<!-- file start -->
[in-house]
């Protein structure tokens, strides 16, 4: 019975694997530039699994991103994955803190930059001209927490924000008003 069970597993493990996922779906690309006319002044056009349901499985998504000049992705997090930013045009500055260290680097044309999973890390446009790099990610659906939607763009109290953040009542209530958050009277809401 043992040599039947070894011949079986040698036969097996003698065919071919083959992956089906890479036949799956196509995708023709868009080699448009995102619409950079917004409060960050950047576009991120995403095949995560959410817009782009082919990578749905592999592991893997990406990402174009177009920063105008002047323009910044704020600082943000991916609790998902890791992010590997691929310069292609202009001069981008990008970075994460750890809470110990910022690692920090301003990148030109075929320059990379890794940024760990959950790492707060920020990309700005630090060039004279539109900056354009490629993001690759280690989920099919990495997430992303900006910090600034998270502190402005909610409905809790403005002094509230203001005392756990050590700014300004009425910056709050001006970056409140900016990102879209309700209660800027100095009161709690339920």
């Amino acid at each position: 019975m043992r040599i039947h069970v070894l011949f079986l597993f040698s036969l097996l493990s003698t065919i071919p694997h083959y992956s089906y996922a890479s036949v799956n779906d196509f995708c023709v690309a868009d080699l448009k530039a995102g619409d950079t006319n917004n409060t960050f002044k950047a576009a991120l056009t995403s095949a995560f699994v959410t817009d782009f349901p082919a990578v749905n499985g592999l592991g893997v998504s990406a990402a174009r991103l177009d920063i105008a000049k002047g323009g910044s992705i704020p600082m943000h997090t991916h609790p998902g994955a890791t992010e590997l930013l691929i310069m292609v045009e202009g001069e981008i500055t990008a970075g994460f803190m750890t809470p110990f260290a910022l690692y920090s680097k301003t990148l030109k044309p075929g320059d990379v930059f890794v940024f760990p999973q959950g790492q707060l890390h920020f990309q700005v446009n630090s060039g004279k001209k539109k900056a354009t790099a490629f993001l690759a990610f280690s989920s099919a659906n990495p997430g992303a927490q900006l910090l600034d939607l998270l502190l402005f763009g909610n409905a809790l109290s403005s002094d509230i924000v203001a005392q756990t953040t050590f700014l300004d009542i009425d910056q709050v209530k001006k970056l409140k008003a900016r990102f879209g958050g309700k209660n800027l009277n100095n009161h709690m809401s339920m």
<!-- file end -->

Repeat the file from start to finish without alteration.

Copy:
[in-house]
């Protein structure tokens, strides 16, 4: 019975694997530039699994991103994955803190930059001209927490924000008003 069970597993493990996922779906690309006319002044056009349901499985998504000049992705997090930013045009500055260290680097044309999973890390446009790099990610659906939607763009109290953040009542209530958050009277809401 043992040599039947070894011949079986040698036969097996003698065919071919083959992956089906890479036949799956196509995708023709868009080699448009995102619409950079917004409060960050950047576009991120995403095949995560959410817009782009082919990578749905592999592991893997990406990402174009177009920063105008002047323009910044704020600082943000991916609790998902890791992010590997691929310069292609202009001069981008990008970075994460750890809470110990910022690692920090301003990148030109075929320059990379890794940024760990959950790492707060920020990309700005630090060039004279539109900056354009490629993001690759280690989920099919990495997430992303900006910090600034998270502190402005909610409905809790403005002094509230203001005392756990050590700014300004009425910056709050001006970056409140900016990102879209309700209660800027100095009161709690339920």
């Amino acid at each position: 019975m043992r040599i039947h069970v070894l011949f079986l597993f040698s036969l097996l493990s003698t065919i071919p694997h083959y992956s089906y996922a890479s036949v799956n779906d196509f995708c023709v690309a868009d080699l448009k530039a995102g619409d950079t006319n917004n409060t960050f002044k950047a576009a991120l056009t995403s095949a995560f699994v959410t817009d782009f349901p082919a990578v749905n499985g592999l592991g893997v998504s990406a990402a174009r991103l177009d920063i105008a000049k002047g323009g910044s992705i704020p600082m943000h997090t991916h609790p998902g994955a890791t992010e590997l930013l691929i310069m292609v045009e202009g001069e981008i500055t990008a970075g994460f803190m750890t809470p110990f260290a910022l690692y920090s680097k301003t990148l030109k044309p075929g320059d990379v930059f890794v940024f760990p999973q959950g790492q707060l890390h920020f990309q700005v446009n630090s060039g004279k001209k539109k900056a354009t790099a490629f993001l690759a990610f280690s989920s099919a659906n990495p997430g992303a927490q900006l910090l600034d939607l998270l502190l402005f763009g909610n409905a809790l109290s403005s002094d509230i924000v203001a005392q756990t953040t050590f700014l300004d009542i009425d910056q709050v209530k001006k970056l409140k008003a900016r990102f879209g958050g309700k209660n800027l009277n100095n009161h709690m809401s339920m």